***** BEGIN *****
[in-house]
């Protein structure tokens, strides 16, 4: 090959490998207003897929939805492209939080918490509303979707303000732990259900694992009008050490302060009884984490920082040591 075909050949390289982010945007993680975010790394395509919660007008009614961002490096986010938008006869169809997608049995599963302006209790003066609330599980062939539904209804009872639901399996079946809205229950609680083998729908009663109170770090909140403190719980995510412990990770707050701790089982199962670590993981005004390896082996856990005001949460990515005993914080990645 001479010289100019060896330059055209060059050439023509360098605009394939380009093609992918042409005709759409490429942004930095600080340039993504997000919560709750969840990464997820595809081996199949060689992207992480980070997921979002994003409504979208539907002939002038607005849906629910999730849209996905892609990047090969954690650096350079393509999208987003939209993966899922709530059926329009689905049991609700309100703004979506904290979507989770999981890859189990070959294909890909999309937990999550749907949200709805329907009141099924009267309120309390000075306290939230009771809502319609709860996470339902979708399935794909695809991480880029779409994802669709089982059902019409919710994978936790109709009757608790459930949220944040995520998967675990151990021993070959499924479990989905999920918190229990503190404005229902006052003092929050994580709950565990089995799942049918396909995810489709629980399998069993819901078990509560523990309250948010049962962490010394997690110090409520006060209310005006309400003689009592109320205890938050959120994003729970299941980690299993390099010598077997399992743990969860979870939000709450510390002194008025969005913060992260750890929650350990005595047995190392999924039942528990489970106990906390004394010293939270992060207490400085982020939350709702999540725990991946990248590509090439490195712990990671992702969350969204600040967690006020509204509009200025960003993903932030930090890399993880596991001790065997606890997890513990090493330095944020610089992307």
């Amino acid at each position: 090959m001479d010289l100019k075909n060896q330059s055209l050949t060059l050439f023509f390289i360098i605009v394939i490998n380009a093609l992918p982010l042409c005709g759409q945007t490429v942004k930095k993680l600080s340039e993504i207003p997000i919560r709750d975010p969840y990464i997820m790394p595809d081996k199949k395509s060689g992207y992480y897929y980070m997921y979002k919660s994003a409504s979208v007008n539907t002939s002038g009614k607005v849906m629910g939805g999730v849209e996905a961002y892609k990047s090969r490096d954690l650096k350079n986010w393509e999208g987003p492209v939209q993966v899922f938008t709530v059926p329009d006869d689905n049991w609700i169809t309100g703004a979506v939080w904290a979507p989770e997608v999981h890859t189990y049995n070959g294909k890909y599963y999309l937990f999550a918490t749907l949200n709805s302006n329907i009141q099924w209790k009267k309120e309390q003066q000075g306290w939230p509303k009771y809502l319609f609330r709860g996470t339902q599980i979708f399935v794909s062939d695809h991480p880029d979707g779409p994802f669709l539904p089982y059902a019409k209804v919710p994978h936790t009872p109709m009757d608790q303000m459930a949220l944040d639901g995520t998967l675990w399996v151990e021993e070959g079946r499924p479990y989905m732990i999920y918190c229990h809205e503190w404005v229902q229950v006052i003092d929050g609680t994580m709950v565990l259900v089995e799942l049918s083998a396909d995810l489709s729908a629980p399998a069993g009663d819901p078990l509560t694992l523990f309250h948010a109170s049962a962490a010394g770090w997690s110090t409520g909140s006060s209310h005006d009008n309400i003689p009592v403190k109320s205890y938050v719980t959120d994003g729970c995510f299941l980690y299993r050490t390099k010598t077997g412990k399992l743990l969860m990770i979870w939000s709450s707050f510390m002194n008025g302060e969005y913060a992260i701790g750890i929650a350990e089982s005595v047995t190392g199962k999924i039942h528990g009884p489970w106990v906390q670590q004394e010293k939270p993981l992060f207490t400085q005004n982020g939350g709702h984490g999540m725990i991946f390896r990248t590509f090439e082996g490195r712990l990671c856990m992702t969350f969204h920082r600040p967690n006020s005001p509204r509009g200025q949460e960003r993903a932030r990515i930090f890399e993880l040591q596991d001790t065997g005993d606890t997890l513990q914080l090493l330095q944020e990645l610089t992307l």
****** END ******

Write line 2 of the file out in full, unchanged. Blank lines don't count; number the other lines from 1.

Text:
């Protein structure tokens, strides 16, 4: 090959490998207003897929939805492209939080918490509303979707303000732990259900694992009008050490302060009884984490920082040591 075909050949390289982010945007993680975010790394395509919660007008009614961002490096986010938008006869169809997608049995599963302006209790003066609330599980062939539904209804009872639901399996079946809205229950609680083998729908009663109170770090909140403190719980995510412990990770707050701790089982199962670590993981005004390896082996856990005001949460990515005993914080990645 001479010289100019060896330059055209060059050439023509360098605009394939380009093609992918042409005709759409490429942004930095600080340039993504997000919560709750969840990464997820595809081996199949060689992207992480980070997921979002994003409504979208539907002939002038607005849906629910999730849209996905892609990047090969954690650096350079393509999208987003939209993966899922709530059926329009689905049991609700309100703004979506904290979507989770999981890859189990070959294909890909999309937990999550749907949200709805329907009141099924009267309120309390000075306290939230009771809502319609709860996470339902979708399935794909695809991480880029779409994802669709089982059902019409919710994978936790109709009757608790459930949220944040995520998967675990151990021993070959499924479990989905999920918190229990503190404005229902006052003092929050994580709950565990089995799942049918396909995810489709629980399998069993819901078990509560523990309250948010049962962490010394997690110090409520006060209310005006309400003689009592109320205890938050959120994003729970299941980690299993390099010598077997399992743990969860979870939000709450510390002194008025969005913060992260750890929650350990005595047995190392999924039942528990489970106990906390004394010293939270992060207490400085982020939350709702999540725990991946990248590509090439490195712990990671992702969350969204600040967690006020509204509009200025960003993903932030930090890399993880596991001790065997606890997890513990090493330095944020610089992307």